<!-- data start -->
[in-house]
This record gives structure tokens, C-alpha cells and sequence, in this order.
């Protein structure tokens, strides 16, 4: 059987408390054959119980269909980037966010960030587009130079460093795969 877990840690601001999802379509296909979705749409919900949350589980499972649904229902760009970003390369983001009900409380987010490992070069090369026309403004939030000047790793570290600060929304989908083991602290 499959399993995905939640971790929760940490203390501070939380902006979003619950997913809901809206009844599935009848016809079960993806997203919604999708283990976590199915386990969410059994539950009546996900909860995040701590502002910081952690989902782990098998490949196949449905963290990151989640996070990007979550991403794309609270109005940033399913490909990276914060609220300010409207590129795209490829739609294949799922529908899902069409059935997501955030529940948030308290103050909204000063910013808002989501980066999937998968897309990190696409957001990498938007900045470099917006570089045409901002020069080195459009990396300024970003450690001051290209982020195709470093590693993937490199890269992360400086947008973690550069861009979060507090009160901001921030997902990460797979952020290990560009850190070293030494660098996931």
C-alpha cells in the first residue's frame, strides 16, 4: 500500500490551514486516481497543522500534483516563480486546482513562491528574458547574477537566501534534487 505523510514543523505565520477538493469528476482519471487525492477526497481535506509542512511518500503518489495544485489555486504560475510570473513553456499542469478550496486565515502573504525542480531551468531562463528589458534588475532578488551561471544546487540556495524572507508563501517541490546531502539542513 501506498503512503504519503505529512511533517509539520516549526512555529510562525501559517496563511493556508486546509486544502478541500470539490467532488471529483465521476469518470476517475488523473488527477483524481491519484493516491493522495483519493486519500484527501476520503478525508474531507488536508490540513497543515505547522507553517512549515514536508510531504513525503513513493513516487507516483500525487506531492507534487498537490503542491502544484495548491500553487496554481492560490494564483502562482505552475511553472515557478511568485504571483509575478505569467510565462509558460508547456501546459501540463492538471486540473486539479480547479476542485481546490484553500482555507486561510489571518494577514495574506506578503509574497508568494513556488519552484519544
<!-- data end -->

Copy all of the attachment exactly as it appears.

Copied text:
[in-house]
This record gives structure tokens, C-alpha cells and sequence, in this order.
């Protein structure tokens, strides 16, 4: 059987408390054959119980269909980037966010960030587009130079460093795969 877990840690601001999802379509296909979705749409919900949350589980499972649904229902760009970003390369983001009900409380987010490992070069090369026309403004939030000047790793570290600060929304989908083991602290 499959399993995905939640971790929760940490203390501070939380902006979003619950997913809901809206009844599935009848016809079960993806997203919604999708283990976590199915386990969410059994539950009546996900909860995040701590502002910081952690989902782990098998490949196949449905963290990151989640996070990007979550991403794309609270109005940033399913490909990276914060609220300010409207590129795209490829739609294949799922529908899902069409059935997501955030529940948030308290103050909204000063910013808002989501980066999937998968897309990190696409957001990498938007900045470099917006570089045409901002020069080195459009990396300024970003450690001051290209982020195709470093590693993937490199890269992360400086947008973690550069861009979060507090009160901001921030997902990460797979952020290990560009850190070293030494660098996931």
C-alpha cells in the first residue's frame, strides 16, 4: 500500500490551514486516481497543522500534483516563480486546482513562491528574458547574477537566501534534487 505523510514543523505565520477538493469528476482519471487525492477526497481535506509542512511518500503518489495544485489555486504560475510570473513553456499542469478550496486565515502573504525542480531551468531562463528589458534588475532578488551561471544546487540556495524572507508563501517541490546531502539542513 501506498503512503504519503505529512511533517509539520516549526512555529510562525501559517496563511493556508486546509486544502478541500470539490467532488471529483465521476469518470476517475488523473488527477483524481491519484493516491493522495483519493486519500484527501476520503478525508474531507488536508490540513497543515505547522507553517512549515514536508510531504513525503513513493513516487507516483500525487506531492507534487498537490503542491502544484495548491500553487496554481492560490494564483502562482505552475511553472515557478511568485504571483509575478505569467510565462509558460508547456501546459501540463492538471486540473486539479480547479476542485481546490484553500482555507486561510489571518494577514495574506506578503509574497508568494513556488519552484519544